Monkey - Relationship With Humans - in Experiments

In Experiments

Macaques, especially the Rhesus Macaque, and African Green Monkeys are widely used in animal testing facilities, either wild-caught or purpose-bred. They are used primarily because of their relative ease of handling, their fast reproductive cycle (compared to apes) and their psychological and physical similarity to humans. In the United States, around 50,000 non-human primates, most of them monkeys, have been used in experiments every year since 1973; 10,000 monkeys were used in the European Union in 2004.

The use of monkeys in laboratories is controversial. Animal rights activists claim that their use is cruel and produces little information of value, and there have been many protests, vandalism to testing facilities and threats to workers. Others claim that it has led to many important medical breakthroughs such as the rabies vaccine, understanding of human reproduction and basic knowledge about brain function and that the prevention of harm to humans should be a higher priority than the possible harm done to monkeys. The topic has become a popular cause for animal rights and animal welfare groups.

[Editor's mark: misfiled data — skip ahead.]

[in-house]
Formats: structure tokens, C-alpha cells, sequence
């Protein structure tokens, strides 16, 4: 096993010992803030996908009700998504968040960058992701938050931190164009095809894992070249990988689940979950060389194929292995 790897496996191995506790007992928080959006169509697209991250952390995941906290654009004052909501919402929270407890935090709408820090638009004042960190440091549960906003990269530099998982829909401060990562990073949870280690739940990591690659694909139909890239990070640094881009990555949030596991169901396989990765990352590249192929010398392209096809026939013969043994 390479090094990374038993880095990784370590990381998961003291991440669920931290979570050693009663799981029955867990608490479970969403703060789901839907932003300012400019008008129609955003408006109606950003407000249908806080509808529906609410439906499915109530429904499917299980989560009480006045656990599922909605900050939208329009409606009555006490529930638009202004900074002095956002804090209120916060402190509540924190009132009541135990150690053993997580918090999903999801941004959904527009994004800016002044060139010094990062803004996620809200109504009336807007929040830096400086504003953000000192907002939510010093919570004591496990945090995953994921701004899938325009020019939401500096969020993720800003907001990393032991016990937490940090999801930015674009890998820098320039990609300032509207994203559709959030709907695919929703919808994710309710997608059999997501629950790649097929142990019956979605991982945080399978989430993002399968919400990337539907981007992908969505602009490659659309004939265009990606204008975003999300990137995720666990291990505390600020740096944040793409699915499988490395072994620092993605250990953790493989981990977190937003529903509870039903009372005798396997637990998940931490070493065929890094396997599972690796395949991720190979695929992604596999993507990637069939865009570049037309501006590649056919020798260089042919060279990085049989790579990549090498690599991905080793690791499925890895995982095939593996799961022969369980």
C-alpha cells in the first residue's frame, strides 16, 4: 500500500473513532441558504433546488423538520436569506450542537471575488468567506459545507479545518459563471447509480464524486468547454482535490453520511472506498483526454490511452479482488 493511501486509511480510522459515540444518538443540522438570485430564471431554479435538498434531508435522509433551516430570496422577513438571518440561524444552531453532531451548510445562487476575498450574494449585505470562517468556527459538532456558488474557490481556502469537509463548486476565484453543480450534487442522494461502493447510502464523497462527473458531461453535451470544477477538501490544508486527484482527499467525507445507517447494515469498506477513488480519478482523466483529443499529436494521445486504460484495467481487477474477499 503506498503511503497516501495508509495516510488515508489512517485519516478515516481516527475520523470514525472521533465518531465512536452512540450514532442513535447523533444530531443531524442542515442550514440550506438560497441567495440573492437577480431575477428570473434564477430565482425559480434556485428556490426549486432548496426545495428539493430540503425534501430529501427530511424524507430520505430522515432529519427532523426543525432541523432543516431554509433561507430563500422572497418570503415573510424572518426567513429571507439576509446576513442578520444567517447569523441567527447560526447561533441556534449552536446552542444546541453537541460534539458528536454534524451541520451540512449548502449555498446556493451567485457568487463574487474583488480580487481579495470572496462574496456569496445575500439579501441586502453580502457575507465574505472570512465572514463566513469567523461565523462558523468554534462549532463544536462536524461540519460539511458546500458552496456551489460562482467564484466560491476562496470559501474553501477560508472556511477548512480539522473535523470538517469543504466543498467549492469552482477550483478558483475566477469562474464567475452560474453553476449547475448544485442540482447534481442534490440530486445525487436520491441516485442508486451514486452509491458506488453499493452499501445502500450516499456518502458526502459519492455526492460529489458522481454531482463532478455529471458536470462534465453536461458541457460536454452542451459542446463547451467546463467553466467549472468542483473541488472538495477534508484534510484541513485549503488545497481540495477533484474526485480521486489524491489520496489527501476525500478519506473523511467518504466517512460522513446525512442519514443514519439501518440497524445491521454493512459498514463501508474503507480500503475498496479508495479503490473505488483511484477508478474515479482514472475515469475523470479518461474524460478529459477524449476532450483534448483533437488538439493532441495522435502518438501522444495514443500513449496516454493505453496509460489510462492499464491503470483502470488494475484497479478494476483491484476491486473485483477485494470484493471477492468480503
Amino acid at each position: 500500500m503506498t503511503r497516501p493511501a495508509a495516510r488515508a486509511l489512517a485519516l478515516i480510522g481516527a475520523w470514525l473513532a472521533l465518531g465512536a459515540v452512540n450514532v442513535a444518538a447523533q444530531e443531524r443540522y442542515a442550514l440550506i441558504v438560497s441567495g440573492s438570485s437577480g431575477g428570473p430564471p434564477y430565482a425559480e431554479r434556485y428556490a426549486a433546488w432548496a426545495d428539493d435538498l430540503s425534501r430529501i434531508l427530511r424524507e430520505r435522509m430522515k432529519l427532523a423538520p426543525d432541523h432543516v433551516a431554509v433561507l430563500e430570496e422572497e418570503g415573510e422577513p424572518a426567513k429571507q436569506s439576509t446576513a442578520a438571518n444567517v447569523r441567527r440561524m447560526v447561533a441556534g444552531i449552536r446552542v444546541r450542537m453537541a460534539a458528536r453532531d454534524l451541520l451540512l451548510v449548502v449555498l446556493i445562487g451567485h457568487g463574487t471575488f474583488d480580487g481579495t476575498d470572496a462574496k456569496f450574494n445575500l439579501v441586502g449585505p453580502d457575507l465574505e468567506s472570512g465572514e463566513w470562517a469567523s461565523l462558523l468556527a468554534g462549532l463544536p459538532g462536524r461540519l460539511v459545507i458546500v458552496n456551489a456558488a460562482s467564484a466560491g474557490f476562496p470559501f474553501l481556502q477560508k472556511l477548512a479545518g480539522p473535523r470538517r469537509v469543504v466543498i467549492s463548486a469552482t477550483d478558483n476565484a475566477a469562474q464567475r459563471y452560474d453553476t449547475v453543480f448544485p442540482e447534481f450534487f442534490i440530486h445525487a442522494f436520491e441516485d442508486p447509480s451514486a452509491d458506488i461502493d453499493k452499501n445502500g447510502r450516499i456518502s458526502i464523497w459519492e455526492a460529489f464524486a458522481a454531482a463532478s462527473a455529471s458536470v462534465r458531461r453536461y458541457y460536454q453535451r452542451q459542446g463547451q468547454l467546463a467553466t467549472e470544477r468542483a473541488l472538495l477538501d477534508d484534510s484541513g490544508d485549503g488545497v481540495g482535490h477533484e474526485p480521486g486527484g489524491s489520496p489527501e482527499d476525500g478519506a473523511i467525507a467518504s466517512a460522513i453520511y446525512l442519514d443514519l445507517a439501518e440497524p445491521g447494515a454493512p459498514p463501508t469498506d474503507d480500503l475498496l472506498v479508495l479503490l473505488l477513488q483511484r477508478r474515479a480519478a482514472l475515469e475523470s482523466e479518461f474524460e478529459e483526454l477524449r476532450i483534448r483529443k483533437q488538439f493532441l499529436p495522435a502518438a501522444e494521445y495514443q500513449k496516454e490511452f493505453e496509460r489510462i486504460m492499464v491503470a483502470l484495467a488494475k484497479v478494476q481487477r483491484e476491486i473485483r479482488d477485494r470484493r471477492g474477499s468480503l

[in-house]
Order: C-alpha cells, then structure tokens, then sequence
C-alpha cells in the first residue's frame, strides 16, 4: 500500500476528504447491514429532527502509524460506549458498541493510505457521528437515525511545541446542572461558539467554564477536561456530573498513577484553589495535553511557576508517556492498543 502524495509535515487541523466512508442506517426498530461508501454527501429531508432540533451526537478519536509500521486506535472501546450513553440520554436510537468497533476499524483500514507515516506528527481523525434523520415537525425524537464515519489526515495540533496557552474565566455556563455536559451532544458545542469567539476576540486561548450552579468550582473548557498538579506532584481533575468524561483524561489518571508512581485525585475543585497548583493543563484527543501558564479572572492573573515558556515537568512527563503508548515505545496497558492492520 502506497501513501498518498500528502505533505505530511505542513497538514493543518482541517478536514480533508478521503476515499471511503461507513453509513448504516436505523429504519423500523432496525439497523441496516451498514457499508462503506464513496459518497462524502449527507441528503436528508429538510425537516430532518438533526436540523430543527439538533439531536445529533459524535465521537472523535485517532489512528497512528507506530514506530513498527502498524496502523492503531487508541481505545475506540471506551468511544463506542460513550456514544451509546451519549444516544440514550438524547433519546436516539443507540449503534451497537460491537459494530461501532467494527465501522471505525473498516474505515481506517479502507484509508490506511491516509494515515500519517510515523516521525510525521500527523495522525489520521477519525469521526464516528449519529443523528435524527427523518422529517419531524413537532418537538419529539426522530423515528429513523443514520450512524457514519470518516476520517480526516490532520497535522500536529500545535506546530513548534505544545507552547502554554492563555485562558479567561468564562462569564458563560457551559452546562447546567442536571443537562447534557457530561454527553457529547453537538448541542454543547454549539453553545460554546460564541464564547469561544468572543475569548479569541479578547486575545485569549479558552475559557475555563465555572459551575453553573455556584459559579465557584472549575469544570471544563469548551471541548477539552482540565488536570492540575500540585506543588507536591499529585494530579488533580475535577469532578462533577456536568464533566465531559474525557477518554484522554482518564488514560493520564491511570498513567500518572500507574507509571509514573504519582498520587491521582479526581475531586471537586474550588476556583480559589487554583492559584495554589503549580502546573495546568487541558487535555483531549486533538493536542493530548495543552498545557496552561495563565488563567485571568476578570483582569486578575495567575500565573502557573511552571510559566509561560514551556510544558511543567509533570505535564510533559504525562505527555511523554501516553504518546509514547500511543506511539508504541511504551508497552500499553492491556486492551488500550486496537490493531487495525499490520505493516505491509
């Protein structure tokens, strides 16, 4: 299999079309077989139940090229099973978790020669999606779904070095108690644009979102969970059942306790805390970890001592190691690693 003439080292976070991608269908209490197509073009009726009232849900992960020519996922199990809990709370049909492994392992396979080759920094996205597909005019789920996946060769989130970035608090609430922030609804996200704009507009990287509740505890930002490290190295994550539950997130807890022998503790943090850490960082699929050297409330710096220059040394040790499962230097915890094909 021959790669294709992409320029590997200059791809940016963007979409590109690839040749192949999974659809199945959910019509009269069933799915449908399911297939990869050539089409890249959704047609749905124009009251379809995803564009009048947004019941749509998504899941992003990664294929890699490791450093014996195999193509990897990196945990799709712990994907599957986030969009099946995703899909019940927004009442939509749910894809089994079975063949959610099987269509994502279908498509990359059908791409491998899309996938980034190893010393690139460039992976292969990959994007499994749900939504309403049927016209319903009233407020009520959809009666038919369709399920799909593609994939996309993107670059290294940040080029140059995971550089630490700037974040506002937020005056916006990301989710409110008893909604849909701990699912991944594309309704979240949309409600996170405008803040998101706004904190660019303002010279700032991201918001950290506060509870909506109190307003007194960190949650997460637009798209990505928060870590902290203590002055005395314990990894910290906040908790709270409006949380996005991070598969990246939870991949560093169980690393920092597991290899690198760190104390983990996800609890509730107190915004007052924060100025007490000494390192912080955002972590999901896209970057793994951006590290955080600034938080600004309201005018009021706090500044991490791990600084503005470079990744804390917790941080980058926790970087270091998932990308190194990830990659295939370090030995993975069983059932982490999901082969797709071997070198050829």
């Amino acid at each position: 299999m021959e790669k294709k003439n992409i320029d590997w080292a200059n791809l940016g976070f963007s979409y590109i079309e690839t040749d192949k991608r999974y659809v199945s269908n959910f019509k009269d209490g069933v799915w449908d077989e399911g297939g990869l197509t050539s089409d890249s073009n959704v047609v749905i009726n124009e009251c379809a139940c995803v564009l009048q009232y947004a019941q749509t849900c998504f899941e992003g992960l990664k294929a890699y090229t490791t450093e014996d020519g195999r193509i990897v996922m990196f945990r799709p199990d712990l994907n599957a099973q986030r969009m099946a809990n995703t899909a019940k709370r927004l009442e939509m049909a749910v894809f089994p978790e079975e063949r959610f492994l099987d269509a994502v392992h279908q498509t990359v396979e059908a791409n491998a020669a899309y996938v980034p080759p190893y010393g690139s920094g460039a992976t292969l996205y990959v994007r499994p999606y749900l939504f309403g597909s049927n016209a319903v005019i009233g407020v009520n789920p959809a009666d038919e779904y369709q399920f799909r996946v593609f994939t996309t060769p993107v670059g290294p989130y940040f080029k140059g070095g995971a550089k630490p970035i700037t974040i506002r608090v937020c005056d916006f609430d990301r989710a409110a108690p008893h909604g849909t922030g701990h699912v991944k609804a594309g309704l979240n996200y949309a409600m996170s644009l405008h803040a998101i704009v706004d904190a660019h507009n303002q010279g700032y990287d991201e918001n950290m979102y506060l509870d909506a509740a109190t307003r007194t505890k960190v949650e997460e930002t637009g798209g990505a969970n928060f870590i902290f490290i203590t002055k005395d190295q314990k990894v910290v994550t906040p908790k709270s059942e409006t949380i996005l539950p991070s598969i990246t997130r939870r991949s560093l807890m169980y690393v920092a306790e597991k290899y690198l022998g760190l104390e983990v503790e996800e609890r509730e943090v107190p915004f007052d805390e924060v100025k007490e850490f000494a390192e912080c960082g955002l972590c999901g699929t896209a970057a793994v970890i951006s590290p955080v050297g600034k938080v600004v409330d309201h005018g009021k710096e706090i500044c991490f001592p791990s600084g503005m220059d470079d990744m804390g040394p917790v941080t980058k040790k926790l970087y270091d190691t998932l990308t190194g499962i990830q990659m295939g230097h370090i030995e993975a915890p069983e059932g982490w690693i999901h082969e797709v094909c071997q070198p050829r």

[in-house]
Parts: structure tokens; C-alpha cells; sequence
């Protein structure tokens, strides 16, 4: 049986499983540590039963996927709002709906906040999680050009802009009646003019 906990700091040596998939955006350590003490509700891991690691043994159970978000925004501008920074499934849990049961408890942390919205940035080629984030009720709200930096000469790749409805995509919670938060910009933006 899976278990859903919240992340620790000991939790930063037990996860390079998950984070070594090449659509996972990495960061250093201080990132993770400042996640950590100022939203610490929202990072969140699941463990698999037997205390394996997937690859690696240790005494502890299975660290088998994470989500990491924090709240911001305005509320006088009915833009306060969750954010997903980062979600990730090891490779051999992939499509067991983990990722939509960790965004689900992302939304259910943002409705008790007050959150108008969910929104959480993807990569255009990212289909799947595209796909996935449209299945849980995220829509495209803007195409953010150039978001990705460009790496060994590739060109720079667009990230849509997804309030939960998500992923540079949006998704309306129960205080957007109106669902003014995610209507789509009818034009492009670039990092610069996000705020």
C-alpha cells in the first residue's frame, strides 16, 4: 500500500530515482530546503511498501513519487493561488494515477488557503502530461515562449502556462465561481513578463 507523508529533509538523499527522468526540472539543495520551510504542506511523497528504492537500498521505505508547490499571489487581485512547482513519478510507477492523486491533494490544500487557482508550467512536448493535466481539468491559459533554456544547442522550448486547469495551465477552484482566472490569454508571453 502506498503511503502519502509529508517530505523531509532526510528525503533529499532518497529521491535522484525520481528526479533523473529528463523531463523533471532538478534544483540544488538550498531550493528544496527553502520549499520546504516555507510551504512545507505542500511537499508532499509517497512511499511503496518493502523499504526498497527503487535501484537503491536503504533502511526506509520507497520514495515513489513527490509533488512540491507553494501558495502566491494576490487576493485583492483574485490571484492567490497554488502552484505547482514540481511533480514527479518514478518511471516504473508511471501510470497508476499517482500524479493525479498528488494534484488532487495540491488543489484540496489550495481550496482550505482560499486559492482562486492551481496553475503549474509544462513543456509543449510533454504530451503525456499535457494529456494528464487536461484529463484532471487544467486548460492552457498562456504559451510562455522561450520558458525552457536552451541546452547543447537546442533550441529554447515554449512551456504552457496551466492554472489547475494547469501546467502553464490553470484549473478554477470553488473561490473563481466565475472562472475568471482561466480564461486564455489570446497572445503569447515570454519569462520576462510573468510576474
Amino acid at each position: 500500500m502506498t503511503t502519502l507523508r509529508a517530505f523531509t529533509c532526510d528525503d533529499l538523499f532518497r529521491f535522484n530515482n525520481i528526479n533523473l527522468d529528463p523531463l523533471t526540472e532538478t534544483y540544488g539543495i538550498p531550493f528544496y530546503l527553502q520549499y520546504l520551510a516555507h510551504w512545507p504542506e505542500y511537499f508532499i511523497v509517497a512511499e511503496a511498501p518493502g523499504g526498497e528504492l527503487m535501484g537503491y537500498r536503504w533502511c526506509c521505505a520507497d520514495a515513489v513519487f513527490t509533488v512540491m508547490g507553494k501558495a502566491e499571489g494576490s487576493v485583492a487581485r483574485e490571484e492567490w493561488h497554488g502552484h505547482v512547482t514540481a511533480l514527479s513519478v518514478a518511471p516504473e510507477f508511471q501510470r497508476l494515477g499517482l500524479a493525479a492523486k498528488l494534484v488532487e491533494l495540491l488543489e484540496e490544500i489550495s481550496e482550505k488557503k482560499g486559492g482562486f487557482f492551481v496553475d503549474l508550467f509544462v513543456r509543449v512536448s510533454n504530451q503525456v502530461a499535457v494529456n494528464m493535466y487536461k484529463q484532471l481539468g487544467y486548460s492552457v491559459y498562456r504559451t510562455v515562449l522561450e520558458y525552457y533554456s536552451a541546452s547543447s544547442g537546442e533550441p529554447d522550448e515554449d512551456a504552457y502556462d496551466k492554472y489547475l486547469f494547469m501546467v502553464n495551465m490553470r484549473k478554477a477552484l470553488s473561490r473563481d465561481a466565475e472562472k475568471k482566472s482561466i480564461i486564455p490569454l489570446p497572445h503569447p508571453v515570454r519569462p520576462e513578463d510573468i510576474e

Read more about this topic:  Monkey, Relationship With Humans

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Famous quotes containing the word experiments:

    The true thrift is always to spend on the higher plane; to invest and invest, with keener avarice, that he may spend in spiritual creation, and not in augmenting animal existence. Nor is the man enriched, in repeating the old experiments of animal sensation; nor unless through new powers and ascending pleasures he knows himself by the actual experience of higher good to be already on the way to the highest.
    Ralph Waldo Emerson (1803–1882)

    There are three principal means of acquiring knowledge available to us: observation of nature, reflection, and experimentation. Observation collects facts; reflection combines them; experimentation verifies the result of that combination. Our observation of nature must be diligent, our reflection profound, and our experiments exact. We rarely see these three means combined; and for this reason, creative geniuses are not common.
    Denis Diderot (1713–1784)